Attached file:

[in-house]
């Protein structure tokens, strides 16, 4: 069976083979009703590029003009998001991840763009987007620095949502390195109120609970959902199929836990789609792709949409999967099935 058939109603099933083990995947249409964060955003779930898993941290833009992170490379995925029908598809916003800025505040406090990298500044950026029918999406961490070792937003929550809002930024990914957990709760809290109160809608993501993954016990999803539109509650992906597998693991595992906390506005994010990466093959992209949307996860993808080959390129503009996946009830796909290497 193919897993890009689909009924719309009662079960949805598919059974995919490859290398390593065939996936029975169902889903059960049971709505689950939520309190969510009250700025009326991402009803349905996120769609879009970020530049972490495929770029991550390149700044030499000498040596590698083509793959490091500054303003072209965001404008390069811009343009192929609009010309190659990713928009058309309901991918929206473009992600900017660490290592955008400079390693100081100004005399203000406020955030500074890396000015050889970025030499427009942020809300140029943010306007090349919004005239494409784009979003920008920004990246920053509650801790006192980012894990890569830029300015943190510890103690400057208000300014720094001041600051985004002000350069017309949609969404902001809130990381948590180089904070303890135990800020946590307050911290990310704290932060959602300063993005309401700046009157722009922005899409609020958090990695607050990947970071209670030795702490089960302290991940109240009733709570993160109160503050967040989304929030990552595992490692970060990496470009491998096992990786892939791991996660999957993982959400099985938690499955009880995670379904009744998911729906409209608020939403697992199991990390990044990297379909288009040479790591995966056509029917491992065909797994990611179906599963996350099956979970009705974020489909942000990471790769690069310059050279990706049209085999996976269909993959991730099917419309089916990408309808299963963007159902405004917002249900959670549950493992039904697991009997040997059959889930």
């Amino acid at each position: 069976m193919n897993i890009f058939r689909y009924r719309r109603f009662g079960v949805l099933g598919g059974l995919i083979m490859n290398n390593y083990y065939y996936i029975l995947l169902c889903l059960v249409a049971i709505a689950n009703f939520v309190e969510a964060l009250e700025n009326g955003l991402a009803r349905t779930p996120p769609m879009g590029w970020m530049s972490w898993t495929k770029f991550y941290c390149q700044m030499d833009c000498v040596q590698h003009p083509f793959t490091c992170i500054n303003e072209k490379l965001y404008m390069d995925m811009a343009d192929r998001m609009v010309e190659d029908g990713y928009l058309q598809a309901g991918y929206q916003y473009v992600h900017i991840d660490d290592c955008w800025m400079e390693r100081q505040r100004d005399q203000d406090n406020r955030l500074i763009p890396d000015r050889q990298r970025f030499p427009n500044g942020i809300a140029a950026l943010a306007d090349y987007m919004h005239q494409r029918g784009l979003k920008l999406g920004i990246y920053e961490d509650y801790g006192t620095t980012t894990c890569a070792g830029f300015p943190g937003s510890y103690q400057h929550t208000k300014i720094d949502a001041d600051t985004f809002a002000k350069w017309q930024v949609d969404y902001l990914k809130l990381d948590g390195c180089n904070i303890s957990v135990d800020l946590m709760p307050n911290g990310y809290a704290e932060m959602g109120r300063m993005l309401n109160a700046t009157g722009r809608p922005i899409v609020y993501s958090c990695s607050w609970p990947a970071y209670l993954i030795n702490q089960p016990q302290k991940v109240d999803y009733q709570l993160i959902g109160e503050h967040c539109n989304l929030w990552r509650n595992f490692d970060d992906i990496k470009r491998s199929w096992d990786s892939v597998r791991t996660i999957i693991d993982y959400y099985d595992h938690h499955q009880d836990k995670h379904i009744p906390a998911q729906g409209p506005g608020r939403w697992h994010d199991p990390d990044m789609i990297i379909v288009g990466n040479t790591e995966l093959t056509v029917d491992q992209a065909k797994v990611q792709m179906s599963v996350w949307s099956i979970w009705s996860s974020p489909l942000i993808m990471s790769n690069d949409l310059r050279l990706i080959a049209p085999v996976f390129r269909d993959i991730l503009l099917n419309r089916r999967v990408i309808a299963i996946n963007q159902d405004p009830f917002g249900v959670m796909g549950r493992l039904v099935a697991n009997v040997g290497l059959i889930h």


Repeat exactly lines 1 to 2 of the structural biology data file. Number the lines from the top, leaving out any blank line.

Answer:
[in-house]
């Protein structure tokens, strides 16, 4: 069976083979009703590029003009998001991840763009987007620095949502390195109120609970959902199929836990789609792709949409999967099935 058939109603099933083990995947249409964060955003779930898993941290833009992170490379995925029908598809916003800025505040406090990298500044950026029918999406961490070792937003929550809002930024990914957990709760809290109160809608993501993954016990999803539109509650992906597998693991595992906390506005994010990466093959992209949307996860993808080959390129503009996946009830796909290497 193919897993890009689909009924719309009662079960949805598919059974995919490859290398390593065939996936029975169902889903059960049971709505689950939520309190969510009250700025009326991402009803349905996120769609879009970020530049972490495929770029991550390149700044030499000498040596590698083509793959490091500054303003072209965001404008390069811009343009192929609009010309190659990713928009058309309901991918929206473009992600900017660490290592955008400079390693100081100004005399203000406020955030500074890396000015050889970025030499427009942020809300140029943010306007090349919004005239494409784009979003920008920004990246920053509650801790006192980012894990890569830029300015943190510890103690400057208000300014720094001041600051985004002000350069017309949609969404902001809130990381948590180089904070303890135990800020946590307050911290990310704290932060959602300063993005309401700046009157722009922005899409609020958090990695607050990947970071209670030795702490089960302290991940109240009733709570993160109160503050967040989304929030990552595992490692970060990496470009491998096992990786892939791991996660999957993982959400099985938690499955009880995670379904009744998911729906409209608020939403697992199991990390990044990297379909288009040479790591995966056509029917491992065909797994990611179906599963996350099956979970009705974020489909942000990471790769690069310059050279990706049209085999996976269909993959991730099917419309089916990408309808299963963007159902405004917002249900959670549950493992039904697991009997040997059959889930």